Summer Safety Tips for Seniors

Summer is a season filled with fun and enjoyment. Picnics, barbecue parties, road trips- there are so many fun outdoor activities to enjoy that you can’t in the winter.

It’s a season that, despite giving warmth, brings bliss into your family. But there are dangers as well that need to be taken care of, especially when it comes to senior citizens.

Summer Safety Tips for Seniors

Because of their age, seniors’ bodies aren’t capable of regulating the temperature efficiently, which is the reason why they are more susceptible to heatstroke than younger adults.

Considering the health risks caused by the scorching heat, the elderly, as well as their caregiver, needs to follow some safety tips that will keep the elderly on the safe side. Below we have listed some summer safety tips for seniors.

10 Summer Safety Tips For The Elderly

1. Stay Hydrated

Staying Hydrated in the Summer Heat

For seniors, staying hydrated always is a must in the hot weather. Proper hydration helps the kidneys to function normally, fights infections, and also improves cognition.

It is recommended you drink at least eight glasses of water a day. If you’re fond of caffeinated beverages or alcohol, try to decrease their consumption and opt for fresh fruit juices instead.

2. Reduce Strenuous Activities

Reduce Strenuous Activities for old man

The more strenuous activities you do in the hot weather, the more you will feel exhausted due to rising body temperature. So, it is important to do as few physical activities as possible.

3. Wear Light Clothing

Clothing also matters when you head out under the sun. It is essential to choose light-colored clothing instead of darker colors because they reflect the heat and keep you cool. Also, make sure to wear loose-fitting clothing made of cotton for comfort.

4. Avoid Sunburns

Avoid Sunburns elderly

While it is good to get vitamin D from sunshine, too much exposure to the sun can cause sunburns. Older adults typically have thin skin because of the natural loss of fat and water, allowing the harmful UV rays to penetrate easily.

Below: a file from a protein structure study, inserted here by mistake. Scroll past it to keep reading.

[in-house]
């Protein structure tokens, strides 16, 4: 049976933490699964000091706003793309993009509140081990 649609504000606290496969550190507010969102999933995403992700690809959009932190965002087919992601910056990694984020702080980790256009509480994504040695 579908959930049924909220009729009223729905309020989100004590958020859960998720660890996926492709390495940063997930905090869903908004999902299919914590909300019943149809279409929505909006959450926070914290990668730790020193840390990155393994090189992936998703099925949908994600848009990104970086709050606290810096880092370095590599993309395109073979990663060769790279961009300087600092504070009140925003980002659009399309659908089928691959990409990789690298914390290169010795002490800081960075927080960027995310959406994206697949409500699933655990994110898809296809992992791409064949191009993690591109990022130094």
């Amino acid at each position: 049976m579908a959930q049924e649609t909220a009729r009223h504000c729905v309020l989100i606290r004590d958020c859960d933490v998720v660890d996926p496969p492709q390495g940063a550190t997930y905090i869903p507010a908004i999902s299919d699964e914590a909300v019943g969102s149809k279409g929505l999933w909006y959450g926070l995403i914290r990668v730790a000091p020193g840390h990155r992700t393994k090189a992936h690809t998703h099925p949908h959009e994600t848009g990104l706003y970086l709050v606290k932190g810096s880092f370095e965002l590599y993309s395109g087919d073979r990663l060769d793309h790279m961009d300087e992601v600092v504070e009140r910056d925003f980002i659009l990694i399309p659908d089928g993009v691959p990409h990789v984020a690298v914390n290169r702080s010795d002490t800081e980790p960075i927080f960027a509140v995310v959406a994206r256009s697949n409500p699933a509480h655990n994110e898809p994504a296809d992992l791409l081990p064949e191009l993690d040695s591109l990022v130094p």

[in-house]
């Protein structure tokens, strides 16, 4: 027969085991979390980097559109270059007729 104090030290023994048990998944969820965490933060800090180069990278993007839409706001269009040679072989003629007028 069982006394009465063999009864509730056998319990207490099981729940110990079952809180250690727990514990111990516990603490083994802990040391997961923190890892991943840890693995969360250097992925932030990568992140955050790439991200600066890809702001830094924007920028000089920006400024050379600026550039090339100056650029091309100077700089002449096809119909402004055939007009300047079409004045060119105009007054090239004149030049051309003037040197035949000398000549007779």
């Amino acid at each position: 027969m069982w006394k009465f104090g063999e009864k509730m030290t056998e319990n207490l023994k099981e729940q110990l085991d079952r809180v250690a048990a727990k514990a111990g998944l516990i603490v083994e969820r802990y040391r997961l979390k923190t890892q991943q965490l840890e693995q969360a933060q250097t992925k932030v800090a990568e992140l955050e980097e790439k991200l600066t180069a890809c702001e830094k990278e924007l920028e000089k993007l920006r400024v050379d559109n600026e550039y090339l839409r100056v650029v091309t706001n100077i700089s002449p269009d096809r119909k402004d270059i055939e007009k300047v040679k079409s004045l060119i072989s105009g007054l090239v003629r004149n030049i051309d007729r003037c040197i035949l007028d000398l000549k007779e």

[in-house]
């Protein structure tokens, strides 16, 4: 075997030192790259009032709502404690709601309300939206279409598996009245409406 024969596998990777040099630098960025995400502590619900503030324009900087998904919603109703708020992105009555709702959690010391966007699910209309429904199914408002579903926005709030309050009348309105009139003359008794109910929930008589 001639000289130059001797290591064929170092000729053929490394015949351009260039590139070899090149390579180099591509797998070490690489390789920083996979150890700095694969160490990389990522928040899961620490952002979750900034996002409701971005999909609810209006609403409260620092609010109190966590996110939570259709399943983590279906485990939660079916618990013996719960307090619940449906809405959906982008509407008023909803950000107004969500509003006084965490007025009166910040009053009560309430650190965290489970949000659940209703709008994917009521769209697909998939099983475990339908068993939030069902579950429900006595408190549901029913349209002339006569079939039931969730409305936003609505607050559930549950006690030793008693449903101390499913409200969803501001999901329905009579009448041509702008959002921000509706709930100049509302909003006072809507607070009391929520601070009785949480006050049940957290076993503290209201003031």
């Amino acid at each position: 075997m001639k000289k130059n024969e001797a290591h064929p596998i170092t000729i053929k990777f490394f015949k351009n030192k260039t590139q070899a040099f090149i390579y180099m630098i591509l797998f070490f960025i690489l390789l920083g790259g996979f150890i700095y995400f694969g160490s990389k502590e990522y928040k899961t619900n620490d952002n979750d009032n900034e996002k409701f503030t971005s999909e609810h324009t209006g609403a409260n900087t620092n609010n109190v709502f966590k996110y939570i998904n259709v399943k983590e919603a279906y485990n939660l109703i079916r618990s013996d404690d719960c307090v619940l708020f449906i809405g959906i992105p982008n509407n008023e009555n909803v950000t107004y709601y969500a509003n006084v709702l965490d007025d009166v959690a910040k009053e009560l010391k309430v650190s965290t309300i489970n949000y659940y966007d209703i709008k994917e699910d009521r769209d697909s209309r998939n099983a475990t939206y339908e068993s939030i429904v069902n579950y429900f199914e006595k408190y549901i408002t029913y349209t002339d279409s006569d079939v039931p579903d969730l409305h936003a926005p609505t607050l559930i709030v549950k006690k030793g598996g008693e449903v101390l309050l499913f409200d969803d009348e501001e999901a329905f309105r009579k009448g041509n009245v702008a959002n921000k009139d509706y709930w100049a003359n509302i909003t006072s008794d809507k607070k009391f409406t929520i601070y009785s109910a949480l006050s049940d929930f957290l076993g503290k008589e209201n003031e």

It is recommended you wear sunscreen having an SPF of 30 or higher before you go out. If you’re staying outside longer, make sure to apply sunscreen every couple of hours.

5. Know The Warning Signs Of Heatstroke

Warning Signs Of Heatstroke

Since the bodies of older adults aren’t efficient in controlling temperature, a rise in the outside temperature can cause the body’s temperature to rise faster. This overheating or hyperthermia can lead to heat stroke.

Seniors, their family members, and caregivers need to know the warning signs of heatstroke so that action can be taken immediately. The signs are –

  • Nausea
  • Fainting
  • Shortness of breath
  • A sudden change in behavior, such as confusion
  • A high temperature above 40 degrees Celsius
  • Not sweating despite feeling hot
  • Headache
  • Dry, flushed skin
  • Rapid pulse

If you experience any of the above symptoms, let others know about it immediately.

6. Review Your Medications

Review Your Medications

If you’re taking medications, make sure to consult your doctor about any side effects that are related to exposure to the sun.

7. Protect Your Eyes

Protect Your Eyes

In order to prevent eye irritation and damage, make sure to wear sunglasses that are designed to block the harmful UV rays. Alongside you can wear a wide fedora hat for added protection.

8. Stay Cool

stay cool

It is important to stay cool after spending some time under the sun. After you’re done with outdoor activities, you can head back home and turn on the air-conditioner in your room. If you don’t have one, you can either drive to the nearest air-conditioned shopping mall or to your close one’s home.

9. Schedule A Checkup

Schedule A Checkup

Regardless of the season, it is always important to monitor your health condition. Make sure to schedule a regular checkup with your doctor to prevent illnesses and chronic conditions from getting worse.

10. Try Not To Be All By Yourself

Whenever you go out for summer activities, take your caregiver, a friend, or a family member with you. If there’s no one around, you can create an emergency contact list for instant access to your close ones’ phone numbers beforehand.

Conclusion

Just like young adults, older adults also love to be a part of the enjoyment brought by summer. But because older adults are more susceptible to health risks, they need to be constantly monitored as long as they are out in the sun.

It is important for everyone to know about summer safety tips for seniors. If the tips are followed every time the older adults head outside, their health risks can be minimized to a greater extent.

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